Australia’s Victoria State Premier Condemns Nazi Salute

SYDNEY (Reuters) – The premier of Australia’s Victoria state condemned on Sunday Nazi salutes at a protest in the state capital Melbourne as an attempt “to scapegoat minorities” using “evil ideology”.

Transgender rights protesters clashed with neo-Nazis in Melbourne on Saturday after a British anti-transgender activist sought to address supporters at the city’s parliament building, the Sydney Morning Herald reported.

On Sunday, The Australian newspaper posted to Twitter an image of several men dressed in black performing a Nazi salute outside the parliament.

Victoria’s Premier Daniel Andrews said the anti-transgender activists had “gathered to spread hate” in the city.

“On the steps of our parliament, some of them performed a Nazi salute. They were there to say the trans community don’t deserve rights, safety or dignity,” Andrews said on Twitter.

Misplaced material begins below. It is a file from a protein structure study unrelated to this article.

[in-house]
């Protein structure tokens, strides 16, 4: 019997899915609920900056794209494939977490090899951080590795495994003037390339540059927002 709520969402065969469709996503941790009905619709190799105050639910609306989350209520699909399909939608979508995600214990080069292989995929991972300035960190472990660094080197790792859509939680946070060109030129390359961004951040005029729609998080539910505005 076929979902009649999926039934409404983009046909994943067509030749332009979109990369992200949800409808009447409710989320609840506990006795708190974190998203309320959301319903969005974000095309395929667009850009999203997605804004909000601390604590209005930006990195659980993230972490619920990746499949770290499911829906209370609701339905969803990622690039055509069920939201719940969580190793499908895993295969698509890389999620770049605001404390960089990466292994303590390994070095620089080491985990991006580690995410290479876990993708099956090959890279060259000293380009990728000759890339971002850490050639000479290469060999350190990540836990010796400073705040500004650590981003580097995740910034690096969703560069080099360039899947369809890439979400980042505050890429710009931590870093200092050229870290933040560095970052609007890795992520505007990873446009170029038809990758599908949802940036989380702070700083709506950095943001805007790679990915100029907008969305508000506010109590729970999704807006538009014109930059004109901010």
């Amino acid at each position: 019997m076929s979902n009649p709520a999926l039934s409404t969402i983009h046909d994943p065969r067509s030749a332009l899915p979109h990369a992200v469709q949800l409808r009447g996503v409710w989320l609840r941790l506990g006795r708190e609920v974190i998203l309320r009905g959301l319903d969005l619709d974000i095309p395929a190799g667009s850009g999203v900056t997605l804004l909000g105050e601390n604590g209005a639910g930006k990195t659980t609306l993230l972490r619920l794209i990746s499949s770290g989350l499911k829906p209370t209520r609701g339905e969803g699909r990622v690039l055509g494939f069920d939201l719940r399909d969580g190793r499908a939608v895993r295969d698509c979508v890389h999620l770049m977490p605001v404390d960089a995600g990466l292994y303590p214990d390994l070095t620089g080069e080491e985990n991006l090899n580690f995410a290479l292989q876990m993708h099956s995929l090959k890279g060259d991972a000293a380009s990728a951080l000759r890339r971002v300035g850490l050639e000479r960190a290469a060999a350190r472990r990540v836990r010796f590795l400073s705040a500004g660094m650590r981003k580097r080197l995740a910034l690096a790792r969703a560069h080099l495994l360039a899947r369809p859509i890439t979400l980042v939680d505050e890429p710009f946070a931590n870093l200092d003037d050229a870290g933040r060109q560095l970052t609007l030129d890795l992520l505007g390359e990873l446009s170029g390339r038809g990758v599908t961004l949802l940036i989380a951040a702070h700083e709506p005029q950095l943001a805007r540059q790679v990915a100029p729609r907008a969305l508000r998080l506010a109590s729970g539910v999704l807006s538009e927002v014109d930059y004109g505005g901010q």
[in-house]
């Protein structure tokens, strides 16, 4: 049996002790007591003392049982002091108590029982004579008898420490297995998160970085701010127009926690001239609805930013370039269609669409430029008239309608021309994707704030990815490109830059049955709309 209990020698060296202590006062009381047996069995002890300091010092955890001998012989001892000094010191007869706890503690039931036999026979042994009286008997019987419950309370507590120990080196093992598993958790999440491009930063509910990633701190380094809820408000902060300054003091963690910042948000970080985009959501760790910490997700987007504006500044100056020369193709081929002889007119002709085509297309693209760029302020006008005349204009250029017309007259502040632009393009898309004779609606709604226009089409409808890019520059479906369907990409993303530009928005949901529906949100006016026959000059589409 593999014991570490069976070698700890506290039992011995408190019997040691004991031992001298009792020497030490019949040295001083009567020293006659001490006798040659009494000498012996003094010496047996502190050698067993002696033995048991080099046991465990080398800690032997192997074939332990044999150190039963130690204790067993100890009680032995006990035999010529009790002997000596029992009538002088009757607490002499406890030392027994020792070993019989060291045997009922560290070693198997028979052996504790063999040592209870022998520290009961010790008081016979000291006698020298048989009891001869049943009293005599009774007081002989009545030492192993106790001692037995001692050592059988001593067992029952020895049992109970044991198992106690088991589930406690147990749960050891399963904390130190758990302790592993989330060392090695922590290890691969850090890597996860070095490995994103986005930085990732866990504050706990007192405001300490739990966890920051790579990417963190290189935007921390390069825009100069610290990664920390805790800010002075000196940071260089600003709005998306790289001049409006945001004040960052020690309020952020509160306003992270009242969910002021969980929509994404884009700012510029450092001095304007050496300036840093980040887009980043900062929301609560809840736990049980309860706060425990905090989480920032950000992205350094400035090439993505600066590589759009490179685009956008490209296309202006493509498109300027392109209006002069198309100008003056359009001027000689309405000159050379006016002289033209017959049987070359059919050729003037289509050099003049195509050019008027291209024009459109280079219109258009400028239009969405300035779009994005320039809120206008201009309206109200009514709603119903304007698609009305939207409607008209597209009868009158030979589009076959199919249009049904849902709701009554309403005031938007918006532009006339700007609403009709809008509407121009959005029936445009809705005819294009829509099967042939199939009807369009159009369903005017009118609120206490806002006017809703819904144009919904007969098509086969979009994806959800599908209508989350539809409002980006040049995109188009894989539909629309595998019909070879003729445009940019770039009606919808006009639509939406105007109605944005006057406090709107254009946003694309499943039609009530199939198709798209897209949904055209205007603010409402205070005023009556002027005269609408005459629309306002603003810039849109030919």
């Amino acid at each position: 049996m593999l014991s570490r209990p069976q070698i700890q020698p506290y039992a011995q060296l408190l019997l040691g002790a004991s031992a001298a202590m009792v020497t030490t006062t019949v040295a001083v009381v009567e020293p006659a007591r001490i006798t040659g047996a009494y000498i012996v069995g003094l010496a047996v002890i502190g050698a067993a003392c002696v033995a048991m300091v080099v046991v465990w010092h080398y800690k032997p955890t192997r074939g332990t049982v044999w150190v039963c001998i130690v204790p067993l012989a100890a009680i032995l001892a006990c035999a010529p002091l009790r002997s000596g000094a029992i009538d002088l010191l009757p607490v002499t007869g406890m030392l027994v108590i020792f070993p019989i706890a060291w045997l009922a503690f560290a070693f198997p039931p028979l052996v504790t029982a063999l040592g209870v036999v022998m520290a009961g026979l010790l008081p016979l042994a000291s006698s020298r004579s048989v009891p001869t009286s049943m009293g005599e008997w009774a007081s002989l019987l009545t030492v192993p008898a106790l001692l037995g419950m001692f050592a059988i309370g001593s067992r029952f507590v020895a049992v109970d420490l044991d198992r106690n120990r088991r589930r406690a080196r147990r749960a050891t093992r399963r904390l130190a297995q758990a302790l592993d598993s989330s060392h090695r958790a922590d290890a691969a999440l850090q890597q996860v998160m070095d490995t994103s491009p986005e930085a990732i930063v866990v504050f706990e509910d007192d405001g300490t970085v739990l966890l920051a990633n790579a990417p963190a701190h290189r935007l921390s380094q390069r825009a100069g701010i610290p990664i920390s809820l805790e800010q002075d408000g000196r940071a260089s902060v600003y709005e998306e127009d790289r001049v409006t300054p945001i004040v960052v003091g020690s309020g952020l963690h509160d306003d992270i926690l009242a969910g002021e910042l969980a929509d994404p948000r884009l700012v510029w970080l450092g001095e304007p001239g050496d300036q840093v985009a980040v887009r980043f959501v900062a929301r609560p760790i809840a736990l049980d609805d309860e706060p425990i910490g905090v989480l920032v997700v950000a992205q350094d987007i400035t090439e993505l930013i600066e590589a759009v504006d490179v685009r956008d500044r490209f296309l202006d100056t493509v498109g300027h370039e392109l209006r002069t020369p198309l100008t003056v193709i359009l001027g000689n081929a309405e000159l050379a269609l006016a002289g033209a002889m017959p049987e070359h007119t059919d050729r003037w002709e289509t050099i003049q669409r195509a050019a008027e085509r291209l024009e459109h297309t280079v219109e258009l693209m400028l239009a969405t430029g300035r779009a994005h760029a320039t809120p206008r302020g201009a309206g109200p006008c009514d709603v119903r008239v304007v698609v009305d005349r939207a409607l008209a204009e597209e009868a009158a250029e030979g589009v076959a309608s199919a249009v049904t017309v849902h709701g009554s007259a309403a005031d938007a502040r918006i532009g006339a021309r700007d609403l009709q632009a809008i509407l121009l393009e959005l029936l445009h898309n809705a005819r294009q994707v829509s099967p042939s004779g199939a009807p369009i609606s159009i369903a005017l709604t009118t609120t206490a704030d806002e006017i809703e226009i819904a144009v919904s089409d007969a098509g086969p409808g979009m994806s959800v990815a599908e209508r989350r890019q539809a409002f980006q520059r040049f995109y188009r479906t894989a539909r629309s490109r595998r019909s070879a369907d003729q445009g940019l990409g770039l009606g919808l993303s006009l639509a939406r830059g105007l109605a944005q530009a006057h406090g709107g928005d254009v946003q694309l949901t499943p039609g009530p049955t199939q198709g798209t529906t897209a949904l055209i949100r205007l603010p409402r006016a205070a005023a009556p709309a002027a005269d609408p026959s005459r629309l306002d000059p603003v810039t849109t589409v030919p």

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“That’s what Nazis do. Their evil ideology is to scapegoat minorities – and it’s got no place here. And those who stand with them don’t, either.”

Police told Reuters there were around 300 protestors in total, with around 15 “possibly belonging to right wing groups”.

Victoria in December passed laws criminalising the public display of Nazi symbols in what the centre-left Labor state government said was a move to stamp out antisemitism and hate.

In November, a soccer fan who gave a Nazi salute at the Australia Cup final in Sydney, the capital of neighbouring New South Wales state, was banned for life from any games sanctioned by Football Australia (FA).

The behaviour of the fan was described as “absolutely horrendous” by New South Wales Premier Dominic Perrottet.

(Reporting by Sam McKeith; Editing by Jacqueline Wong)

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